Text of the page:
His right arm is resting on his chest with the thumb stuck underneath the coat, as if he were about to begin a speech. In the front of the pedestal is the Maiden of Finland, wrapped in a bearskin. OUR LAND Our land, forex byggt land, our Fatherland!
Ring out, dear word, oh sound! Than this – our fathers’ ground. Be calm, be glad, be free! Shall burst its bud ere long.
This maiden of Finland wearing a bearskin was also used on the pedestal of Runeberg’s statue of Alexander II. Annotation The monument does not show the name of Johan Ludvig Runeberg. The name Runeberg does appear twice on the monument, but as signature of the sculptor Walter Runeberg, who was a son of Johan Ludvig. Of each statue we made photos from various angles and also detail photos of the various texts.
Do you want to join Facebook? This is a standard security test that we use to make sure that accounts are authentic. Это стандартный тест системы безопасности для проверки подлинности аккаунтов. Do not translate text that appears unreliable or low-quality. If possible, verify the text with references provided in the foreign-language article. You must provide copyright attribution in the edit summary by providing an interlanguage link to the source of your translation. The Tales of Ensign Stål were much appreciated throughout all of Scandinavia.
There is no law regarding an official national anthem in Finland, in the same way as Coat of arms and flag of Finland are defined in laws. Instead its position has been established gradually by convention over the years. Today, “Maamme” is firmly established by convention. In formal occasions it is sung both in Finnish and in Swedish. It is played at sporting events, such as the Olympics.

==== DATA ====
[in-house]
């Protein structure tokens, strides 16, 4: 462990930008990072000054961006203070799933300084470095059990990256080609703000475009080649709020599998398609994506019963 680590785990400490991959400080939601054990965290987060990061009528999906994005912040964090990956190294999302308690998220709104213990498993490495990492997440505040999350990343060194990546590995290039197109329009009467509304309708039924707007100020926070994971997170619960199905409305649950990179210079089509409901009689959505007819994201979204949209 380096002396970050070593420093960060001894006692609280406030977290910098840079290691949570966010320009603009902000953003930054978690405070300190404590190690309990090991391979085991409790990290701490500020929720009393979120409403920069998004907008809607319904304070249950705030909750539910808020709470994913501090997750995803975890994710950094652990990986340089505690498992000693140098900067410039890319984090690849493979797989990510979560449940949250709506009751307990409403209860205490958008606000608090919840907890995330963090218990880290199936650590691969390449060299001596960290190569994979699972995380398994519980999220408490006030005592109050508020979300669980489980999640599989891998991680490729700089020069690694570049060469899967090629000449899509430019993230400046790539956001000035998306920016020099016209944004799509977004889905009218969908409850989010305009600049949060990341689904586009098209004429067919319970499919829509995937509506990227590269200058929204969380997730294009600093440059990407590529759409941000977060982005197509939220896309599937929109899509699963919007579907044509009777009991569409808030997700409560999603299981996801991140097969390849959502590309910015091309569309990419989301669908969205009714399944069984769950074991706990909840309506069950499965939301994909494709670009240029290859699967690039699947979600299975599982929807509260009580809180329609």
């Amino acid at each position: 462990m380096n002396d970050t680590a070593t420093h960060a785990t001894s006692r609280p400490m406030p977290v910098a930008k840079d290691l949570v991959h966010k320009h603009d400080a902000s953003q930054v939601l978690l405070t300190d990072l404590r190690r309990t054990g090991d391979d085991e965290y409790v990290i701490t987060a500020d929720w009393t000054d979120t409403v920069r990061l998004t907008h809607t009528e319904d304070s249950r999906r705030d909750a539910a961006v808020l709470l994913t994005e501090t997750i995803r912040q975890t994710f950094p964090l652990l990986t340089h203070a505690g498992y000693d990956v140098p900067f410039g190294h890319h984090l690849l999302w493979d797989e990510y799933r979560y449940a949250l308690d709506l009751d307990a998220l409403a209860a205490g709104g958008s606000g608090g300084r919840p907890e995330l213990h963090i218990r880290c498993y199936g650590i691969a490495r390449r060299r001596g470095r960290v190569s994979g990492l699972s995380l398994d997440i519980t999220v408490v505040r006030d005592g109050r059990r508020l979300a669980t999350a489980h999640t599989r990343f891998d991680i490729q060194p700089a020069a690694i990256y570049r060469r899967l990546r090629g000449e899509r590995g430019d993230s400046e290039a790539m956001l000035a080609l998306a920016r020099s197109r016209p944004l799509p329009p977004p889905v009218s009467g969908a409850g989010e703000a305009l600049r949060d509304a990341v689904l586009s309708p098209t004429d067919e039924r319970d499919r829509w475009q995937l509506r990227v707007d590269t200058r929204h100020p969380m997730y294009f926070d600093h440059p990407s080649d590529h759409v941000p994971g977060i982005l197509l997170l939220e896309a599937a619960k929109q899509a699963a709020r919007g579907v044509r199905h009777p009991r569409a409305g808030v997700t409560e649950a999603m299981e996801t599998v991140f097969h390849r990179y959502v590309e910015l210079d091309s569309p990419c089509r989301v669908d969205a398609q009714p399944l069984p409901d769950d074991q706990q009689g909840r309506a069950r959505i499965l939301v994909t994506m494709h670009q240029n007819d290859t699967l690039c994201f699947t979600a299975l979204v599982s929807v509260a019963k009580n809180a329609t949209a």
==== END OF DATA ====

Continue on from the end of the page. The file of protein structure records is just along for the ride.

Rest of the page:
In the 1880s and in the 1920s there were more attempts to replace it with a Finnish language anthem but these ceased by the 1930s. It is said that Pacius composed the tune in four days. It was popular throughout the 19th century, but established as national anthem only after Pacius’ death. The melody of “Maamme” has similarities with the German drinking song “Papst und Sultan”. Many believe that Fredrik Pacius intentionally or unintentionally copied parts of the tune.
Another Finnish patriotic song, “Sotilaspoika”, composed by Pacius, also includes similarities with “Papst und Sultan”. This section needs additional citations for verification. The Swedish words of the Vårt Land poem appear in Johan Ludvig Runeberg’s monument in Helsinki. Our land, our land, our Fatherland! Ditt ljus, din glans, din fröjd, ditt hopp. The original lyrics consisted of eleven verses but for the national anthem, the poem was shortened to the first verse and the last verse. Unless the people gathered are supposed to be either Finnish or Swedish speaking three verses are sung: the first in Finnish, the first in Swedish and the last in Finnish.